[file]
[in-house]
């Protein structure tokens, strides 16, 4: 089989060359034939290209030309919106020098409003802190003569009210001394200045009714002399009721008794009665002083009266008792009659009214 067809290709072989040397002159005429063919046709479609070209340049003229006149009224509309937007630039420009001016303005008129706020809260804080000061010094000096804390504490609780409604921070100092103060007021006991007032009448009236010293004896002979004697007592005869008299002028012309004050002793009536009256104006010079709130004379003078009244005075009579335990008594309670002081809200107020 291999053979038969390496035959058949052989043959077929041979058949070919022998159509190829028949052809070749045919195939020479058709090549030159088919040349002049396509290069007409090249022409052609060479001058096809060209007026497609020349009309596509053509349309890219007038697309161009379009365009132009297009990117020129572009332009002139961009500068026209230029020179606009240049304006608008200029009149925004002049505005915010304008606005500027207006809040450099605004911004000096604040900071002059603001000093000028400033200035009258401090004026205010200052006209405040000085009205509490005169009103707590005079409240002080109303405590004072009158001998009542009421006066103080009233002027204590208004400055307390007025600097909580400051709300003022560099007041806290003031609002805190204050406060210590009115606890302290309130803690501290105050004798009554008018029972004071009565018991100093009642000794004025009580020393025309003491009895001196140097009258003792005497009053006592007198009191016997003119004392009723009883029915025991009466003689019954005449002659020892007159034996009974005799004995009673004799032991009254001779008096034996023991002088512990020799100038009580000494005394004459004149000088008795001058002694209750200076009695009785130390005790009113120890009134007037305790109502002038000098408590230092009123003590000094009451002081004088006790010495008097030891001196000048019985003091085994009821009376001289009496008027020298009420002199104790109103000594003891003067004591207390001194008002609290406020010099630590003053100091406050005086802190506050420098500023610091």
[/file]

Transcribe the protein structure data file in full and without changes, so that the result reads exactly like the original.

[in-house]
């Protein structure tokens, strides 16, 4: 089989060359034939290209030309919106020098409003802190003569009210001394200045009714002399009721008794009665002083009266008792009659009214 067809290709072989040397002159005429063919046709479609070209340049003229006149009224509309937007630039420009001016303005008129706020809260804080000061010094000096804390504490609780409604921070100092103060007021006991007032009448009236010293004896002979004697007592005869008299002028012309004050002793009536009256104006010079709130004379003078009244005075009579335990008594309670002081809200107020 291999053979038969390496035959058949052989043959077929041979058949070919022998159509190829028949052809070749045919195939020479058709090549030159088919040349002049396509290069007409090249022409052609060479001058096809060209007026497609020349009309596509053509349309890219007038697309161009379009365009132009297009990117020129572009332009002139961009500068026209230029020179606009240049304006608008200029009149925004002049505005915010304008606005500027207006809040450099605004911004000096604040900071002059603001000093000028400033200035009258401090004026205010200052006209405040000085009205509490005169009103707590005079409240002080109303405590004072009158001998009542009421006066103080009233002027204590208004400055307390007025600097909580400051709300003022560099007041806290003031609002805190204050406060210590009115606890302290309130803690501290105050004798009554008018029972004071009565018991100093009642000794004025009580020393025309003491009895001196140097009258003792005497009053006592007198009191016997003119004392009723009883029915025991009466003689019954005449002659020892007159034996009974005799004995009673004799032991009254001779008096034996023991002088512990020799100038009580000494005394004459004149000088008795001058002694209750200076009695009785130390005790009113120890009134007037305790109502002038000098408590230092009123003590000094009451002081004088006790010495008097030891001196000048019985003091085994009821009376001289009496008027020298009420002199104790109103000594003891003067004591207390001194008002609290406020010099630590003053100091406050005086802190506050420098500023610091």